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Court Dismisses False-Marking Suit Against Firms Marketing Nucleic Acid Analysis Tools


A US district court has dismissed a lawsuit filed earlier this year against more than a dozen life science companies alleging that they falsely marked certain nucleic acid detection, amplification, and cloning technologies as being patented after the relevant patents expired.

However, the court also granted the plaintiff, intellectual property watchdog firm Troll Busters, 30 days' leave to amend certain deficiencies in its complaint — namely, the citation of specific instances of false patent marking by the defendants.

The original lawsuit, filed in January in the US District Court for the Southern District of California, accused 13 life science tool vendors, including Roche and Life Technologies, of falsely marking products or services based on a number of expired patents, include those pertaining to nucleic acid polymerase detection, nucleic acid sequence amplification, methods for generating DNA through PCR, cloning of nucleic acids, and other related technologies.

The qui tam suit alleged that each of the defendants "has and continues … to mark upon, affix to, and/or use expired patents in advertising, sales, and promotion through online sales channels and in providing their products through the Internet."

In addition, the suit had claimed that the defendants, "with the purpose of deceiving the public, make, sell, advertise or have made, sold, advertised or at least have required either suppliers and/or consumers to obtain licenses in one or more of the 15 expired patents," a number that was later amended to 22.

Besides Life Tech and three Roche divisions — Roche Diagnostics, Roche Molecular Systems, Roche Applied Sciences — the defendants are Qiagen, Thermo Fisher Scientific, Cepheid, Clontech Laboratories, Eurogentec North America, Integrated DNA Technologies, Quanta Biosciences, Trilink Biotechnologies, GeneScript, and EMD Chemicals.

In a decision handed down on Aug. 31, the court granted the defendants' motions to dismiss the case for failure to state a claim. The defendants argued that Troll Busters' complaint failed to plead with sufficient particularity either the conduct constituting false marking in violation of 35 USC Section 292; or that the defendants acted with intent to deceive.

In its decision, the court determined that Troll Busters sufficiently alleged the "who," but did not sufficiently allege "when" false marking occurred.

"Plaintiff alleges defendants' false marking is ongoing [and] plaintiff identifies each of the patents and their expiration dates," the court wrote in its decision. "However, the [complaint] gives defendants no notice of when, within that time period" they engaged in false marking in violation of 35 USC Section 292.

Instead, the court wrote, Troll Busters "pleads much of its complaint 'on information and belief' and based upon its 'knowledge through searching the Internet web sites" of the defendants. In addition, it said that Troll Busters' complaint does not sufficiently identify "where" the false marking occurred.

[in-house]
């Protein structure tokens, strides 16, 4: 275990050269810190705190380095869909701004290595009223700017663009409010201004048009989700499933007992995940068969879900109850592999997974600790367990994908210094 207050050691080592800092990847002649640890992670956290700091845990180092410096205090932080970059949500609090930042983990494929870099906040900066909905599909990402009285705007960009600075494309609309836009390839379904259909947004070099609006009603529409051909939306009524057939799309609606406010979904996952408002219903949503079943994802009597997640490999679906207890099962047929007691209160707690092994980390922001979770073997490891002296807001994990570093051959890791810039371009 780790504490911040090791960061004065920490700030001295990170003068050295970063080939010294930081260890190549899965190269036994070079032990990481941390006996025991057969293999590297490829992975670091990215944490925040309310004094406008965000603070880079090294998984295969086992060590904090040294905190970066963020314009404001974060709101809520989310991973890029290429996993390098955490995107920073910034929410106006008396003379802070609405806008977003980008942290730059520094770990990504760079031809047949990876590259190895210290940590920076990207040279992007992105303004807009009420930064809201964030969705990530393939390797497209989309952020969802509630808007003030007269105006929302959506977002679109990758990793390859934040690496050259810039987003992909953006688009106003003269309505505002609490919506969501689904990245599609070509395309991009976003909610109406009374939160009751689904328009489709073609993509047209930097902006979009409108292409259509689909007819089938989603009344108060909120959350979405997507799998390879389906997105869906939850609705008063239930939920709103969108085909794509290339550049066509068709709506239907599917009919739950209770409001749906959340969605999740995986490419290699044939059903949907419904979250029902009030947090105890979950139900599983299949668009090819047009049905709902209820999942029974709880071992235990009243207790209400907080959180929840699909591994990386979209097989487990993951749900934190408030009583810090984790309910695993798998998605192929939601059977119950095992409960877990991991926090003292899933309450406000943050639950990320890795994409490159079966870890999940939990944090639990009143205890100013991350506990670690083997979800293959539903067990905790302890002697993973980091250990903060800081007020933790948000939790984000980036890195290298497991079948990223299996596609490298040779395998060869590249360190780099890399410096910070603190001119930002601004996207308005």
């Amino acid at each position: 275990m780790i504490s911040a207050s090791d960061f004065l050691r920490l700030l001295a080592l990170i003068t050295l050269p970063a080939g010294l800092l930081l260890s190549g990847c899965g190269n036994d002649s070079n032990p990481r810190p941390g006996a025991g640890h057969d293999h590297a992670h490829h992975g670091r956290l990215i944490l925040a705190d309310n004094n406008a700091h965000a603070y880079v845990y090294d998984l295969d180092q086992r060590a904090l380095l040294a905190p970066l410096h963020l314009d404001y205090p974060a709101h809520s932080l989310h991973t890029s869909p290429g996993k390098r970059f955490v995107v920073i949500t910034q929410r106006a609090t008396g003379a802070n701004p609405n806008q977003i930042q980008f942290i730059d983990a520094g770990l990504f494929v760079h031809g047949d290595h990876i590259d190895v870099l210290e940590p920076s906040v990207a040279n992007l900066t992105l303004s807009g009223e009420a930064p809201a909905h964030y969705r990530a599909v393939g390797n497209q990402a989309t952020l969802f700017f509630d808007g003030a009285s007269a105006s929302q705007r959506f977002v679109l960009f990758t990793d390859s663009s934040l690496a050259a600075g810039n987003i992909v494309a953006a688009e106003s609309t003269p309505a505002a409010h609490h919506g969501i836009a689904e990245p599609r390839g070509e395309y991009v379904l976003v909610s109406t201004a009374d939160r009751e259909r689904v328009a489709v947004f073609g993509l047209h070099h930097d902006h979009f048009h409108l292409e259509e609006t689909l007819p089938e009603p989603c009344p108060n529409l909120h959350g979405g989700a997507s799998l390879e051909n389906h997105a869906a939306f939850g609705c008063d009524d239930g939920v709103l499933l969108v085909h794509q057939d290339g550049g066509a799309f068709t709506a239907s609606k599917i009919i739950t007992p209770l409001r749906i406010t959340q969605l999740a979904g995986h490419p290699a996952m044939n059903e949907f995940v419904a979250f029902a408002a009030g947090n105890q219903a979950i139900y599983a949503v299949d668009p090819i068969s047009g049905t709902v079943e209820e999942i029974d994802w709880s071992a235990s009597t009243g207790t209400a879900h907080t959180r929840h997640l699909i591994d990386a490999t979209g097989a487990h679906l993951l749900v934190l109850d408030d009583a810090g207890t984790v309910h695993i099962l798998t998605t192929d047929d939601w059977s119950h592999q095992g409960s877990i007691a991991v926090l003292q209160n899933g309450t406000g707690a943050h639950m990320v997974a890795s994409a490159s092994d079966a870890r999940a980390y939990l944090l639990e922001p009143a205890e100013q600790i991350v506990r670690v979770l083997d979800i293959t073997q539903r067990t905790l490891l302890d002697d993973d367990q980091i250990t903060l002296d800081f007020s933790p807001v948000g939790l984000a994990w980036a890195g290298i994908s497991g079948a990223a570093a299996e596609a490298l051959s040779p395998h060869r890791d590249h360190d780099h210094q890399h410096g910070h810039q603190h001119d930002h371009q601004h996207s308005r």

"Most troubling, however, is plaintiff's failure to allege with particularity 'what' statements by defendants constitute false marking and 'how,'" the court wrote. Plaintiff argues the offending conduct is the use of the expired patents 'in advertising in connection with any unpatented article,' [but] it is ordinarily insufficient to allege claims sounding in fraud 'on information and belief.'"

Similarly, the court decided that "even assuming the [complaint] alleges sufficient facts regarding defendants' conduct, plaintiff has not pleaded facts with sufficient particularity to support the allegation that defendants engaged in false marking with an intent to deceive."

However, the court also granted Troll Busters a leave to further amend its complaint, stating that if Troll Busters "could identify the website (or online publication) it reviewed, the date on which it was reviewed, and identify one or more of the statements it contends constitutes false marking," that pleading with such a level of specificity "would provide factual basis for alleging 'on information and belief'" that the defendants engaged in false marking.

The court granted Troll Busters 30 days from the date of its decision to file an amended complaint. It is unclear whether the firm will do so. A phone call and e-mail to Troll Busters were not immediately returned.

Troll Busters is also pursuing a separate patent reexamination of a patent owned by Roche and related to nucleic acid amplification and detection methods in clinical research and diagnostics, and has said that it plans to file additional similar reexaminations to challenge what it perceives as a "PCR patents duopoly" enjoyed by Roche and Life Tech, Troll Busters representative Jeff Oster told PCR Insider in June (PCR Insider, 6/23/11).

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